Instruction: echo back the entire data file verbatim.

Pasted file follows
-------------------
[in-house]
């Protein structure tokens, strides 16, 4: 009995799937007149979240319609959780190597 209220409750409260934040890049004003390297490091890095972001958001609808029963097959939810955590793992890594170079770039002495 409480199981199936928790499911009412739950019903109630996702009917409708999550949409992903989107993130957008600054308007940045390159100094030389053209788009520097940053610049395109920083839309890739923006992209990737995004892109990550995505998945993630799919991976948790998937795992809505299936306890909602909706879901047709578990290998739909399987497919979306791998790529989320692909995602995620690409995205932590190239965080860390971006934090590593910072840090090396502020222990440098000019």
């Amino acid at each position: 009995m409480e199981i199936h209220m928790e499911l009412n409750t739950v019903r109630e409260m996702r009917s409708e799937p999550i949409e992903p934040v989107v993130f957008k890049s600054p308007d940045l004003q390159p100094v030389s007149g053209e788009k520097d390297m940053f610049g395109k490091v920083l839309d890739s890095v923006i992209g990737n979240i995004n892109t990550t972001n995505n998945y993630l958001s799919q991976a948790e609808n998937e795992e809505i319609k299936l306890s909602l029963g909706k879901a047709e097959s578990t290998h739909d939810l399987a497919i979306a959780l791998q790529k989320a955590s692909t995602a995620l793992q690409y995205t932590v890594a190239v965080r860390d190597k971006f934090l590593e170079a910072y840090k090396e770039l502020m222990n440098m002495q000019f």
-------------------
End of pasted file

[in-house]
């Protein structure tokens, strides 16, 4: 009995799937007149979240319609959780190597 209220409750409260934040890049004003390297490091890095972001958001609808029963097959939810955590793992890594170079770039002495 409480199981199936928790499911009412739950019903109630996702009917409708999550949409992903989107993130957008600054308007940045390159100094030389053209788009520097940053610049395109920083839309890739923006992209990737995004892109990550995505998945993630799919991976948790998937795992809505299936306890909602909706879901047709578990290998739909399987497919979306791998790529989320692909995602995620690409995205932590190239965080860390971006934090590593910072840090090396502020222990440098000019």
């Amino acid at each position: 009995m409480e199981i199936h209220m928790e499911l009412n409750t739950v019903r109630e409260m996702r009917s409708e799937p999550i949409e992903p934040v989107v993130f957008k890049s600054p308007d940045l004003q390159p100094v030389s007149g053209e788009k520097d390297m940053f610049g395109k490091v920083l839309d890739s890095v923006i992209g990737n979240i995004n892109t990550t972001n995505n998945y993630l958001s799919q991976a948790e609808n998937e795992e809505i319609k299936l306890s909602l029963g909706k879901a047709e097959s578990t290998h739909d939810l399987a497919i979306a959780l791998q790529k989320a955590s692909t995602a995620l793992q690409y995205t932590v890594a190239v965080r860390d190597k971006f934090l590593e170079a910072y840090k090396e770039l502020m222990n440098m002495q000019f």